Smiley, a gifted novelist of family-relations (Born Blind, At Paradise Gate), goes murkily astray this time—in a Manhattan murder-mystery that probes, with talky stiffness, the inter-relations among an unappealing group of old Minnesota college friends, now all early-30s New Yorkers. (Not unlike The Big Chill set-up, but without the charm.) Denny Minehart and Craig Shellady, brother-like leaders of a not-quite-famous rock band, are found dead in the apartment they've shared for years with Denny's longtime lover, boutique-manager Susan Gabriel. The shocked discoverer of the bodies: Susan's best friend Alice Ellis—librarian, ex-wife of poet/prof Jim, and the novel's moody heroine. Whodunit? Was it another band-member, druggie Noah Mast, whose wife was sleeping with the charismatic, volatile Craig? Did something go wrong with a cocaine-selling deal arranged by another old pal, homosexual sound-man Ray? Or was the killer one of the many other people who had keys to the Denny/Craig/Susan apartment? Alice, a quiet type uncomfortable at the center of the ensuing tensions, mulls these possibilities, raking over past relationships—often in numbing conversations with strong, glamorous Susan. ("Well, doesn't all of this seem weird to you? The patterns of our lives formed twelve years ago! And they didn't basically change until now!") Alice also finds time to fall in love—cute talk, earnest sex—with botanist/neighbor Henry, even if (for unconvincing reasons) she can't bear to tell him about the murders. But then, while Noah is indeed arrested, Alice suddenly, intuitively knows that Susan committed the murders. ("Nonetheless, Alice knew that her adoration of her friend, and her anticipation of lasting, comfortable intimacy was greater than ever.") So this disturbing knowledge will mess up the Henry relationship. . . until a longwinded finale (Susan stalks Alice, Susan confesses), paves the way for a tinny, happy fadeout. Smiley extracts a few shrewd effects from the quiet, naturalistic approach to violence and grief: there's ironic, credible emphasis on what everybody eats and wears. Her prose is often stylish, thoughtful. But, unlike Barn Blind and At Paradise Gate, this novel is layered with artificial situations and implausible motivations—from Alice's tortured friendships to Susan's much-belabored murder motive (which relates to the undeveloped theme of the rock band's non-celebrity). Moreover, Smiley doesn't seem to know this world first-hand: details and dialogue lack authentic edges. A blurry, ambitious cluster of themes, then, never coming into focus—or rising above the murder-melodrama format.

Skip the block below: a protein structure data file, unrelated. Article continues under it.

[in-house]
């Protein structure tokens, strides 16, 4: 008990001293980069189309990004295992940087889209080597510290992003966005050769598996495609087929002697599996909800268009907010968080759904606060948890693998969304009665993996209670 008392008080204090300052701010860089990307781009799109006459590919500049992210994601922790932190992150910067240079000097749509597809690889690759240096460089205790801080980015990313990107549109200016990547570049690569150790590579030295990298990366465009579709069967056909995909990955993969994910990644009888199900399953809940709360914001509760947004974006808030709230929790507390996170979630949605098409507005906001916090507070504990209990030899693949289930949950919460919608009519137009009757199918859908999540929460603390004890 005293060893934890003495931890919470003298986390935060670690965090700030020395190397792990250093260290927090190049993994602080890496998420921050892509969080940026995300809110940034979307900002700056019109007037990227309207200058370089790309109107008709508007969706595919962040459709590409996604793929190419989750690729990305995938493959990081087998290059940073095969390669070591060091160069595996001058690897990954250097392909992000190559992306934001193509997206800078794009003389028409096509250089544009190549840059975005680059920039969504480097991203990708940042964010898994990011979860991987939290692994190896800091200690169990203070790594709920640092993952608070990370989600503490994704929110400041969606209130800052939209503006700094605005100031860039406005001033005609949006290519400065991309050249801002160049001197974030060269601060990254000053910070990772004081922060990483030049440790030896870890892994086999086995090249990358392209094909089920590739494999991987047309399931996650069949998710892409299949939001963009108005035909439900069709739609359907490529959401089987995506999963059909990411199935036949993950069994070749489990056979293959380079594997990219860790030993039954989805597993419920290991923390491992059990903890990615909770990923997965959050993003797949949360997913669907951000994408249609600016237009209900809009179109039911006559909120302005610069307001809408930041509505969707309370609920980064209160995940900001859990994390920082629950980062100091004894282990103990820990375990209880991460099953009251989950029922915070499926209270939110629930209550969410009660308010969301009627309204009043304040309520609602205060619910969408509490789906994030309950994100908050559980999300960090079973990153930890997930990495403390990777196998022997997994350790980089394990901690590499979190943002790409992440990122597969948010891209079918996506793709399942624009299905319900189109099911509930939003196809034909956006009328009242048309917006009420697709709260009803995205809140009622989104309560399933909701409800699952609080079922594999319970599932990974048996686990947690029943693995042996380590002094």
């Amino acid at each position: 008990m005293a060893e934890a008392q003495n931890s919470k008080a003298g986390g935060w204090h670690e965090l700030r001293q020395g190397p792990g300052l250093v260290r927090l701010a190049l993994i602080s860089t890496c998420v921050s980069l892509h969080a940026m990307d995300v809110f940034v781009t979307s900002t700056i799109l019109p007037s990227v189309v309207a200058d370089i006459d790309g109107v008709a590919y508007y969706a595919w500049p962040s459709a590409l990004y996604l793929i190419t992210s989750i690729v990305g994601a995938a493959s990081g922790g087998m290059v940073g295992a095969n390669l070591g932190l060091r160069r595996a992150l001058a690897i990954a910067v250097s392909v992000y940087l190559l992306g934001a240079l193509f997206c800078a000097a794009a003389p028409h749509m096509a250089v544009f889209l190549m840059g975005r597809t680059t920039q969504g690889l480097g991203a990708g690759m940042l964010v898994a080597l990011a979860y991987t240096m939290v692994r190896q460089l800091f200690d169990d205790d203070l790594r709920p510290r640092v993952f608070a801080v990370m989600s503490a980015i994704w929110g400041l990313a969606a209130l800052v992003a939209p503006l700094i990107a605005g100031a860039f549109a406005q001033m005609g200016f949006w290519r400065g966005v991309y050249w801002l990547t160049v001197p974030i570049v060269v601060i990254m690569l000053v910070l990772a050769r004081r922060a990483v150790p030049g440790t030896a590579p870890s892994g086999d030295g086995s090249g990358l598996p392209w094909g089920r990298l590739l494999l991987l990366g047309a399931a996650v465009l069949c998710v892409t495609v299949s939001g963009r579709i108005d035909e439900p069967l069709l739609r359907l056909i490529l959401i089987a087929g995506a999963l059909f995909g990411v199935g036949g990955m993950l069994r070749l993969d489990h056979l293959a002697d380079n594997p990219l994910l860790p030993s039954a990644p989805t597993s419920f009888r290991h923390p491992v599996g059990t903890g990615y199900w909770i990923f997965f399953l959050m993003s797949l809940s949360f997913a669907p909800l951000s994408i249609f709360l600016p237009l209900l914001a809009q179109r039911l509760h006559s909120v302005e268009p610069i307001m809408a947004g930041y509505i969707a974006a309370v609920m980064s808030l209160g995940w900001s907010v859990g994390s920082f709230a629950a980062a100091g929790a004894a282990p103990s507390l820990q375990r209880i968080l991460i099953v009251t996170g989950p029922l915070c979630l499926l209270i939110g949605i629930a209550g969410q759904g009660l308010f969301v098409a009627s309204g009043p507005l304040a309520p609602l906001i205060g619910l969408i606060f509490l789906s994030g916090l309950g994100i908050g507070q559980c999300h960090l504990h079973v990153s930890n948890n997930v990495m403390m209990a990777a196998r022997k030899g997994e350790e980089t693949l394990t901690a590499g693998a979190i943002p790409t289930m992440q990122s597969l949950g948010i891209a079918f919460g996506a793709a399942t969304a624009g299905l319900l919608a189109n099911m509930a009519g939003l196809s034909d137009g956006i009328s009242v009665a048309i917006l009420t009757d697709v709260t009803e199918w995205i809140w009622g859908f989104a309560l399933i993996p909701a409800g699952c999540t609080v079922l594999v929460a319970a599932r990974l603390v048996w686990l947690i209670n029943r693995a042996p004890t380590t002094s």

Pub Date: March 1, 1983

ISBN: 1400076021

Page Count: 355

Publisher: Knopf

Review Posted Online: April 11, 2012

Kirkus Reviews Issue: March 1, 1983

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Charming, challenging, and so interesting you can hardly put it down.

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The relationship between a privileged white mom and her black babysitter is strained by race-related complications.